Each year as part of Graduate Photography Online we ask a number of professionals from the world of photography to review all the BA work submitted and choose their favourites. We hope this makes an interesting introduction to the project as a whole.
The opportunity to spend time with the great range of photographic projects by BA graduate photographers this year has been a great privilege. Across the different categories - from commercial still lifes to intimate domestic portraits; suburban landscape to fashion shoots - the standard of technical proficiency was very high. The projects I have chosen stood out to me for different reasons: powerful subject matter captured in a quietly powerful way, or banal, everyday subject matter animated by a unique and eccentric eye. Ultimately, these were the projects that stayed with me days after viewing but they only scratch the surface of what is included here this year. I wish all of the graduating students every success and look forward to seeing how their work continues to develop.
Selector's Comment: MHz is an elegant meditation on the decline of industry through the record of objects and structures that have fallen out of use. For me, each individual image has appeal because of the pared-back composition and clean, graphic forms. Rhythm and interest is added by the variation of each structure and setting, and the use of different angles and viewpoints. The title, MHz (megahertz), references the incredible speed at which industry changes - a nice counterpoint to the still and steady quality of the photographs.
Selector's Comment: Bywater's photographs of the patches of landscape between housing estates have an oppressive quality that impressed itself upon me. By photographing her subjects, including a thicket of branches and murky pond, at very close proximity, she conjures a sense of claustrophobia and airlessness. Perhaps this is a comment on the surburbia that we glimpse - through the branches, above the trees - in just a couple of the images. The mystery and discomfort is emphasised by Bywater's inky tonal palette.
Selector's Comment: Connor's eye is drawn to the incidental in the everyday. She says that she seeks out 'pattern and repetition in shape, situation or emotion' and true enough, her eye for the idiosyncratic leads us naturally from one image to the next. It's playful, very satisfying to look at, and works because Connor's edit is so tight. The 'constellation' method of display (varying sizes, black and white as well as coloured prints, framed prints and vinyls) is very popular, and deceptively difficult to execute well, but here it's perfectly suited.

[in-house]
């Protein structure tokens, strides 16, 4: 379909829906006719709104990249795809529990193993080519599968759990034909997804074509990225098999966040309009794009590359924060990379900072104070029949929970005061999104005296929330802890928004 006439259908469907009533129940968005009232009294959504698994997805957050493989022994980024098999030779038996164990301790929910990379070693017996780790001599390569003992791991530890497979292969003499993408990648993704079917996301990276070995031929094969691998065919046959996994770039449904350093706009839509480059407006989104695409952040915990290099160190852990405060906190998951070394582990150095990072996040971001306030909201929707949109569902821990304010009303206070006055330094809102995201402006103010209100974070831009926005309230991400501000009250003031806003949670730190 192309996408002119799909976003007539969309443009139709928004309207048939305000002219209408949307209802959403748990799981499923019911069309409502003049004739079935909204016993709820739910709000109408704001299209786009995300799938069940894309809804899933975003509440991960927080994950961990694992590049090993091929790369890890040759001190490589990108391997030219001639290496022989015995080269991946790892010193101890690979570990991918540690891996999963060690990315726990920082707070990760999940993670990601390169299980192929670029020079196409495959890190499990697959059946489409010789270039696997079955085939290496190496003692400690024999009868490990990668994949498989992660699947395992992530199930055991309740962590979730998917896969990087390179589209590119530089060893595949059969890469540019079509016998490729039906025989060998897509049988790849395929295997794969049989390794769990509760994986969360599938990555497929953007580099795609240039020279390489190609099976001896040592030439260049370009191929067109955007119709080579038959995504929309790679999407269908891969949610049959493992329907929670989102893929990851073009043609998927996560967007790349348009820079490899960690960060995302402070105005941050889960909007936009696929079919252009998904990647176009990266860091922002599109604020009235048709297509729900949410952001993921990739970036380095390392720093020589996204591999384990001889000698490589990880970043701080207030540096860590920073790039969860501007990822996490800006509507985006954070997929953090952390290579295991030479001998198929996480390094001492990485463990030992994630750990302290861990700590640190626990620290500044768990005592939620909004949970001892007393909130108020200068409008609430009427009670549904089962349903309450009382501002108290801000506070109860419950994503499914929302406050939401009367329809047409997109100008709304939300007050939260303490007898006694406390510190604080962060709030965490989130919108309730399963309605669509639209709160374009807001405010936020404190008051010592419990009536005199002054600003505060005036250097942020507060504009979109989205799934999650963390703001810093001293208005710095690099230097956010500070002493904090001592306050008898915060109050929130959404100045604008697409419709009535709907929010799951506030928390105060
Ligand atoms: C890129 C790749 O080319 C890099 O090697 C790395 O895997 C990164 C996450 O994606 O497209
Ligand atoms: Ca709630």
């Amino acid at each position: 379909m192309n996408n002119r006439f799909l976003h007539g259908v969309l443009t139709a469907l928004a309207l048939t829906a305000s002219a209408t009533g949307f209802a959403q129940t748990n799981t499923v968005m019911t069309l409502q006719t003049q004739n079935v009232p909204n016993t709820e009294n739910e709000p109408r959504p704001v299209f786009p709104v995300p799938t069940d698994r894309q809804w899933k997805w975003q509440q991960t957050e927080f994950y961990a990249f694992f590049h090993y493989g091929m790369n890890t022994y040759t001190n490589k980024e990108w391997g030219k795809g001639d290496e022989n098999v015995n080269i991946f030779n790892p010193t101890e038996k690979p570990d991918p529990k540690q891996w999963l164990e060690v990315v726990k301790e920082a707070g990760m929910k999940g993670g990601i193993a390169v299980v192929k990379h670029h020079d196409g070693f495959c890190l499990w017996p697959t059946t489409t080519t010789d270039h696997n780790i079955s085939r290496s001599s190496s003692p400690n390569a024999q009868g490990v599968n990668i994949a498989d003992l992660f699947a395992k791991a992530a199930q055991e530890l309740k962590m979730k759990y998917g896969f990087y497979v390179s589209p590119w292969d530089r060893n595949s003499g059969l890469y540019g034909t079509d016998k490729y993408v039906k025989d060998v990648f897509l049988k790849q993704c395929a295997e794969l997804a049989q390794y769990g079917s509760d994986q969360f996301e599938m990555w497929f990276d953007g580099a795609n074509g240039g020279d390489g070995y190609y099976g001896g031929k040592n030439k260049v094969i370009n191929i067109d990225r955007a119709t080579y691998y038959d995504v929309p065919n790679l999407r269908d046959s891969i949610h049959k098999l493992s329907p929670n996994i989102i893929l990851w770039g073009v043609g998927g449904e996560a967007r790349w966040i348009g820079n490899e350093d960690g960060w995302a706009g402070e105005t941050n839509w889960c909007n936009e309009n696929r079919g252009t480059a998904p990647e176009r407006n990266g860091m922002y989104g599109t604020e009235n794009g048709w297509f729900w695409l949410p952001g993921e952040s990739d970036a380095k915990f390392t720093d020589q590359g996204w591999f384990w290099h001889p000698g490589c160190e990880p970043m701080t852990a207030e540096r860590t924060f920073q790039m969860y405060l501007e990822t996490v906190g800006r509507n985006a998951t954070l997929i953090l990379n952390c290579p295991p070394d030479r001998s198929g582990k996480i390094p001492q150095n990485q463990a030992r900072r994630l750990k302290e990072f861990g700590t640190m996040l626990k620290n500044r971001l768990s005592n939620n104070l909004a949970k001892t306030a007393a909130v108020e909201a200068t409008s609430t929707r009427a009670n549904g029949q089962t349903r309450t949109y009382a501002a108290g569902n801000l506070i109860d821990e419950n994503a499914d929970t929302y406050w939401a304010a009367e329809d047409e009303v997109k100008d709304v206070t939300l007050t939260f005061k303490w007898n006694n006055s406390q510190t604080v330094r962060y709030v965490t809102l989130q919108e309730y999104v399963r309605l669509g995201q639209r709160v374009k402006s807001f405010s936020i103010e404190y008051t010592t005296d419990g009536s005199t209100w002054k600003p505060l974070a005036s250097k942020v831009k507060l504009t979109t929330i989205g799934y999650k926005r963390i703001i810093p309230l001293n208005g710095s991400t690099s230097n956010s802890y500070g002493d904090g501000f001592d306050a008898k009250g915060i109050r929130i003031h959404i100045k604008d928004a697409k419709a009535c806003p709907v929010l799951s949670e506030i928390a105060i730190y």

Selector's Comment: This project first stood out for me because it's a story that needs to be told. The UK's knife crime statistics are shocking. To know and understand the stories of people directly affected by this epidemic we rely upon photographers and journalists. Here, the combination of landscape, portrait, and still life studies, the thoughtful way in which they are sequenced, and the sensitivity of the images adds up to a quietly powerful photo essay.
Selector's Comment: You can't not look at these portraits of the flame-haired Ella, photographed in wild and empty landscapes. Their interest lies not only in the striking model, though. Pluhar's use of colour is extraordinary and transforms poetic, beautiful images into a project that feels altogether strong and celebratory. There is a sense of freedom. I also appreciate the attention to detail in how Pluhar often marries the tone and textures of the landscape with colour and form of Ella's clothing.
Selector's Comment: Wassmann's project beautifully captures the sheer weirdness of Ikea: somewhere that is so banal and yet so bizarre in terms of the experience that it manufactures. He has used close crops, unnatural angles, and taken advantage of stage-set like environments to create unusual compositions. This coupled with the brash colours and use of flash creates a brilliant sense of the eccentric and absurd. It made me smile!
Selection by Kate Edwards ▸
Picture Editor, Guardian Weekend Magazine.
Selection by Hannah Watson ▸
Director, Trolley Books.
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